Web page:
The Lion in Winter is set in the castle of of Henry II of England, in Chinon, France. It is the Christmas of 1183 and Henry’s wife, Eleanor of Aquitaine has been paroled for the holidays. Henry locked her up when she tried to raise a coupe against him. Also in attendance are their sons Geoffrey, John and Richard (the Lionhearted) Alais, Henry’s mistress, and her half-brother Phillip II, of France. Throughout their stay there is much subterfuge, feinting, manipulation, verbal gouging and tantrum throwing. To playwright James Goldman’s credit, we get a crisp, vivid picture of the significance of issues such as lineage, geographical access, sex versus matrimony and the leverage that comes with sovereignty.
Mostly Goldman strives to strip these historical figures of any regal mien or mythic cache. The juicy repartee and cruel jabs are so self-conscious, he barely gets away with it. How easy is it really, to sell a line like: “I could peel you like a pear, and God himself would call it justice.” ? It’s so utterly over the top, you must cultivate a tone that is high octane and just this side of volcanic. Desperate, yet subdued, ironic but funny, self-indulgent but not self-conscious, enraged but contained. Lion has a comedic layer that makes the vitriol tolerable. But after awhile the excessive abuse and bellicose undercurrent begins to wear us down. We start to get inured to it. Understand this piece can be raucous and exhilarating, but requires pitch perfect acting and chemistry. Ellen Bell (Eleanor) and Dale Moon (Henry) especially, bring zeal and authenticity to this production.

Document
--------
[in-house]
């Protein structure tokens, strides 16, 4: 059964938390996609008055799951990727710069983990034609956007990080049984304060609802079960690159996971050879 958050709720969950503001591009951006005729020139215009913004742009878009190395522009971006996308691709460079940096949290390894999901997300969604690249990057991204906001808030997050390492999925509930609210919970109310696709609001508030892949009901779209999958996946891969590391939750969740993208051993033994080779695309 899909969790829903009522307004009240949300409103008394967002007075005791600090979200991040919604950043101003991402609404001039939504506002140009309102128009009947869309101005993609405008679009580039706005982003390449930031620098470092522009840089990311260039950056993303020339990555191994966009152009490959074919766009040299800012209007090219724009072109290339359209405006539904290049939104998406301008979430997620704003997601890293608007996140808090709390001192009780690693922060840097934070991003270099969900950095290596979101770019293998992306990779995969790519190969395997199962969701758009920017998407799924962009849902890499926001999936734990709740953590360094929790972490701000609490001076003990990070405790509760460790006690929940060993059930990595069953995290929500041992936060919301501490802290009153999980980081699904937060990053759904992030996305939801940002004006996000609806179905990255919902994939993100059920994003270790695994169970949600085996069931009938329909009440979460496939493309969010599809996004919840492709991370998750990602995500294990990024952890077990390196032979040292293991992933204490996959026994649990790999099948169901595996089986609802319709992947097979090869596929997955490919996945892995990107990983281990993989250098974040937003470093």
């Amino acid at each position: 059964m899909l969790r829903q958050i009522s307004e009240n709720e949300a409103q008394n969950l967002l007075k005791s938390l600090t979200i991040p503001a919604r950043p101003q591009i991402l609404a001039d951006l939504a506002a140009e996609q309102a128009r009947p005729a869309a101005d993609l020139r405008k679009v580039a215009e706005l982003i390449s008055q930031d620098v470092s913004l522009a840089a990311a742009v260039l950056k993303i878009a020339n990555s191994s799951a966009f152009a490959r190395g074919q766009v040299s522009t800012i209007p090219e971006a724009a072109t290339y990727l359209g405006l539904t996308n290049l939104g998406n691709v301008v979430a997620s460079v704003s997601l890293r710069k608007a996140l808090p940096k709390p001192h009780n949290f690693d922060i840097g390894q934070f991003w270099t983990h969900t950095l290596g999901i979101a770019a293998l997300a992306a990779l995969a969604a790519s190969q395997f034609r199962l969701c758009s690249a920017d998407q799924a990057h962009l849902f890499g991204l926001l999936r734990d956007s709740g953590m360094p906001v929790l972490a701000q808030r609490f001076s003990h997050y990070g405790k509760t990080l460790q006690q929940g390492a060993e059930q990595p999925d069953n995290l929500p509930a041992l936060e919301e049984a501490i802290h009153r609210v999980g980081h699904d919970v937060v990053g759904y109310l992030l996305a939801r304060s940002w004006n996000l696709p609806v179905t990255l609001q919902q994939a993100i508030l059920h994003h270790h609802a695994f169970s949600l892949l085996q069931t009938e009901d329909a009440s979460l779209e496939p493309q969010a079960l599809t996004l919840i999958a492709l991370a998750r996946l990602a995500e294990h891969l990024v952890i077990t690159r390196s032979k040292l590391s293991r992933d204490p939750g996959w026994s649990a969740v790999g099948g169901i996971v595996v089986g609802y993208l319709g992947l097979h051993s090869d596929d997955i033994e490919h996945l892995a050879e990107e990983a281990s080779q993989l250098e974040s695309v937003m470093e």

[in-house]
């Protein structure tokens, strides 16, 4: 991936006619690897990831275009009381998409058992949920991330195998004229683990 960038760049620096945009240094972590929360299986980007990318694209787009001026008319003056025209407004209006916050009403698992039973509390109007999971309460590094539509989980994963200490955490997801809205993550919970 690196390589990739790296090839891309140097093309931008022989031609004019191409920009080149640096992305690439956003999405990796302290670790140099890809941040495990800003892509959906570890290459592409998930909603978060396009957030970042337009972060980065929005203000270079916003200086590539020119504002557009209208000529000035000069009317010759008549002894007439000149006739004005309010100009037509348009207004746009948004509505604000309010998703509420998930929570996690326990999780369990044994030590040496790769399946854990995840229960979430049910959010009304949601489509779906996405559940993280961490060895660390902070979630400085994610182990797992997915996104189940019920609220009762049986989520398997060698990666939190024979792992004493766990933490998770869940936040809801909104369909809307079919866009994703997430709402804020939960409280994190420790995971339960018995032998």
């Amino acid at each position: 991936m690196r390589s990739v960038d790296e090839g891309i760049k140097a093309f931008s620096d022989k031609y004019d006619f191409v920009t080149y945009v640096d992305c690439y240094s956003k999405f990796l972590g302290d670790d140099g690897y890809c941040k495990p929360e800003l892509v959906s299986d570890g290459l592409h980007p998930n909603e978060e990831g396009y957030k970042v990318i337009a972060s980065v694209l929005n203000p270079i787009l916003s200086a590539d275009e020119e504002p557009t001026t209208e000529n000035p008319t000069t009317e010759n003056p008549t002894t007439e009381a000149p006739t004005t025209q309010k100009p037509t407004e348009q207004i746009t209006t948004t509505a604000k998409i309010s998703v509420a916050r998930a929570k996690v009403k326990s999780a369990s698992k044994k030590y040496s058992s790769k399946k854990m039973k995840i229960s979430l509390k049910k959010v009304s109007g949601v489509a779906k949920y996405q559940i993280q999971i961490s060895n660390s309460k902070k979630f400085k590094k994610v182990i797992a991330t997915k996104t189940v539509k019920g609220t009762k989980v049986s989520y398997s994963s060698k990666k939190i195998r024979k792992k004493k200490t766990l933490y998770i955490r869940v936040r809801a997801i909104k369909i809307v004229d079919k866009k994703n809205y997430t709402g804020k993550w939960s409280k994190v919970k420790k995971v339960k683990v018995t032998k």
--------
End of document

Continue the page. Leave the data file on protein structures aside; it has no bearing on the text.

The Lion in Winter is not a complex play, but a strange mixture of elements. The dialogue is mostly glib, cynical, toxic jibes laced with irony and narcissistic, introspective revelation. Like going to a party where everyone is clever and snotty and drunk and spilling out their anger without being completely vicious. They want to wound each other, even at the cost of advantages they intensely want. Eleanor (the queen) wants the throne for Richard (one of the three princes) but not as badly as she needs to see Henry (her husband, the king) suffer. It works because (underneath it all) this family of compulsive warriors actually cares for one another. They feign disaffection, but no one sustains this kind of animus without being deeply invested in the outcome. Goldman (that maniac in a three-piece suit) knows how to throw royalty into trashy behavior, and still draw us into the fray.
Lakeside Community Theatre presents The Lion in Winter, playing February 10th -25th (PM) 2017. 6303 Main St, The Colony, Texas 75056. (214) 801-4869 firstname.lastname@example.org [Calling ahead for directions is highly recommended.]